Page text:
“The soundtrack is really unusual,” says David Colohan of “new weird” band United Bible Studies, whose music is influenced by Giovanni’s Wicker Man score, which he recorded with the group Magnet (assembled especially for the project). “It is an American songwriter heading a group of British musicians working with Middle English chants, rowdy pub singalongs, erotic ballads, psychedelic guitar solos and creepy nurses rhymes.”
The Wicker Man also spawned its own genre of the English uncanny. The idea of Britain as full of weird little communities, with their customs and their secrets, can be traced back to the shores of Summerisle. Without The Wicker Man there would be no League of Gentleman (the Edward half of the Edward and Tubbs duo is Reece Shearsmith’s homage to Lee). Even Broadchurch carries some of that haunting sense of the jarring bleeding into the everyday.
The idea of paganism as a bulwark against the corruption forces of modernity can also be traced in part back to The Wicker Man. There are clearly echoes of The Wicker Man in the Burning Man festival in the Nevada desert (although that event’s founder, Larry Harvey, always denied an explicit debt), and in modern shockers such as Gareth Evans’s Apostle and, especially, Ari Aster’s Midsommar. Indeed the latter, with its traumatising scenes of ritualistic sacrifice unfolding in the crisp daylight, explicitly doffs its flower crown to Hardy’s masterpiece.
Real-life wiccans tend to approve too, no matter that The Wicker Man ultimately depicts them unflatteringly via the sacrifice of Howie (a devout Christian literally consumed by a more ancient belief system). “It is rather strange that The Wicker Man, where the villains are undoubtedly the pagans, has become a cult classic in the pagan community,” says pagan blogger Jason Mankey. “A lot of that is because The Wicker Man was the first movie to portray pagans in something close to a sympathetic light. Sure, they have to sacrifice a person on May Day every once in a while. But for the most part their society feels like a rather joyous one. It also doesn't hurt that two of the more prominent members of that society are Christopher Lee and Britt Ekland.
“The Wicker Man was also one of the first movies to feature scenes and ideas common in modern paganism,” he continues. “There’s a bit of validation that comes from seeing yourself on the big screen, even if it's not a completely positive portrayal. The soundtrack to the movie is also quite good, adding to the appeal. There are pagan musicians today who still play songs from the movie, just because the film remains such an important touchstone for many in our community. “
The Wicker Man is, as testified to previously, suffused in a dreamy, through-the-looking-glass ambience. As he explores Summerisle looking for missing Rowan Morrison (in reality perfectly alive and well), Howie sees a woman in a graveyard breastfeeding and holding an egg and visits a shop provisioned with chocolate hares (symbolising the “transmuted soul”). All of this is depicted matter-of-factly, with none of the traditional horror flick manipulation and melodrama.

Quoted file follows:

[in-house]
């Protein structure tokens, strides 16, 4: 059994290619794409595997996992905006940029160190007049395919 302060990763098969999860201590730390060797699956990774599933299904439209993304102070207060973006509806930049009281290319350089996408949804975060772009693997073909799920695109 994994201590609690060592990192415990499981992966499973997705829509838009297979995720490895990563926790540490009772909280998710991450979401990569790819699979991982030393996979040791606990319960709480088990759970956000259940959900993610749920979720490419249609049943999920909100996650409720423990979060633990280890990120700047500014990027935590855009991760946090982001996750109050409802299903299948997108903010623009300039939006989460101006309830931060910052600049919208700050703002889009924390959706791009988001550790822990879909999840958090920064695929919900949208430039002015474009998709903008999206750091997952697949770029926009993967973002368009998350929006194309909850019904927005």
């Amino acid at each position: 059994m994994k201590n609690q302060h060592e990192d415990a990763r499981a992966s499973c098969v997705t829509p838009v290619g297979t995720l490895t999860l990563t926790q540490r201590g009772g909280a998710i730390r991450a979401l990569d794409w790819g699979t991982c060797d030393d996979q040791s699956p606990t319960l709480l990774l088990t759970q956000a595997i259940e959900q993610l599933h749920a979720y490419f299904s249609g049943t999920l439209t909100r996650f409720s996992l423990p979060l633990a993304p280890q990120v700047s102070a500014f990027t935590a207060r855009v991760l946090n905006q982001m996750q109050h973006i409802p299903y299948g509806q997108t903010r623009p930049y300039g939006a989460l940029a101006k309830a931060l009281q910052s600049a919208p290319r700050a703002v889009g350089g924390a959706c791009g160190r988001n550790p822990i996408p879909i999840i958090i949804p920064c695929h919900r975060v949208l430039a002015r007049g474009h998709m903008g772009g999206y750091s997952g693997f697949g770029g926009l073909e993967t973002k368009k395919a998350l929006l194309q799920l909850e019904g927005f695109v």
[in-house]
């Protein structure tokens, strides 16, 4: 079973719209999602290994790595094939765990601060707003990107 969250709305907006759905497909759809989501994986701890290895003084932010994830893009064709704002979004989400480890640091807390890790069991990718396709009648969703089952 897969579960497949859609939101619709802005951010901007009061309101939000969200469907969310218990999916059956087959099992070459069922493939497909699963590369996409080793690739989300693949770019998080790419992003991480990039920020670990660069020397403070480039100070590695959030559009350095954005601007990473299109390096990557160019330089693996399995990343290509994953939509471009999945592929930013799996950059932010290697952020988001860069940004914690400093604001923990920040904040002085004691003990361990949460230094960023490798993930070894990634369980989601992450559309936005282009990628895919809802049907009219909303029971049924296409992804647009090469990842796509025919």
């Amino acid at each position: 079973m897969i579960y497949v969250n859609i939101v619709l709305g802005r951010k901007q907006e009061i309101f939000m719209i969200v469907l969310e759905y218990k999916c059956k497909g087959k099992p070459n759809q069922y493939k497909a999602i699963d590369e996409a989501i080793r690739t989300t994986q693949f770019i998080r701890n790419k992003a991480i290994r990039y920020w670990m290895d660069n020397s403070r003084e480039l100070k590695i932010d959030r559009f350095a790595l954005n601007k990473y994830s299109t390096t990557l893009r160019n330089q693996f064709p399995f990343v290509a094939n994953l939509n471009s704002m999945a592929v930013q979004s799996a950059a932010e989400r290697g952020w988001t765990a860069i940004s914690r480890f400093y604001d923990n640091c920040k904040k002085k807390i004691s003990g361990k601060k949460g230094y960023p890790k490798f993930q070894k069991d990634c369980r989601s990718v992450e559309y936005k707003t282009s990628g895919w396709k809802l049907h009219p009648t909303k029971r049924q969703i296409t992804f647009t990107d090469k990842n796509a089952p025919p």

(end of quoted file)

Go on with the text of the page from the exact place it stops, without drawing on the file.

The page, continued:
Given the oddness, it is fitting that the story of the film’s making has its own hall of mirrors quality. In Allan Brown’s history Inside the The Wicker Man: How Not to Make a Cult Classic, Shaffer recalls Christopher Lee approaching him in desperation. Worn down by years playing Dracula and Frankenstein, the actor craved a new challenge. “Christopher had come to me and said I’m very unhappy,” Shaffer told Brown. “I want to do a film without women who look like Barbara Windsor running up and down papier-mache corridors screaming… He wanted to do something more manly, with more originality.”
Shaffer discovered Ritual, a 1967 horror novel set in pagan Cornwall, by David Pinner. He, Lee and Peter Snell, a young Canadian producer looking to make a name for himself, each chipped in £5,000 to buy the rights. But as he set about writing the screenplay, Shaffer decided to abandon the book and essentially come up with his own original story (though some scenes in The Wicker Man clearly draw on Pinner). “The novel was bad, a fifth-rate piece of work, a bare, unrealised sketch of an idea that only hinted at the things that would later become The Wicker Man,” Giovanni, composer of the score, would elaborate to Cinefantastique.
The biggest difference between book and film is that, in Ritual, there is no sacrificial effigy waiting to be set alight. That idea revealed itself to Shaffer as he delved into the concept of human sacrifice. “I came across the well-known picture of the druid’s wicker colossus,” he said. “It just leapt off the page.”
It’s worth acknowledging that the Summerisle religion is a hodgepodge. “Nuada” was stolen from Irish mythology (where, far from a fertility god, he is a sort of Celtic Thor). A reference to the Salmon of Knowledge again draws on Irish folklore.
Conversely, the fool whom Howie dresses as is a version of the Punch character from English tradition. And the sword dance ritual towards the end of the film is informed by Morris dancing. George Frazer’s 19th-century study of mythology and religion, The Golden Bough, was another inspiration. They really were tossing it all into the pot.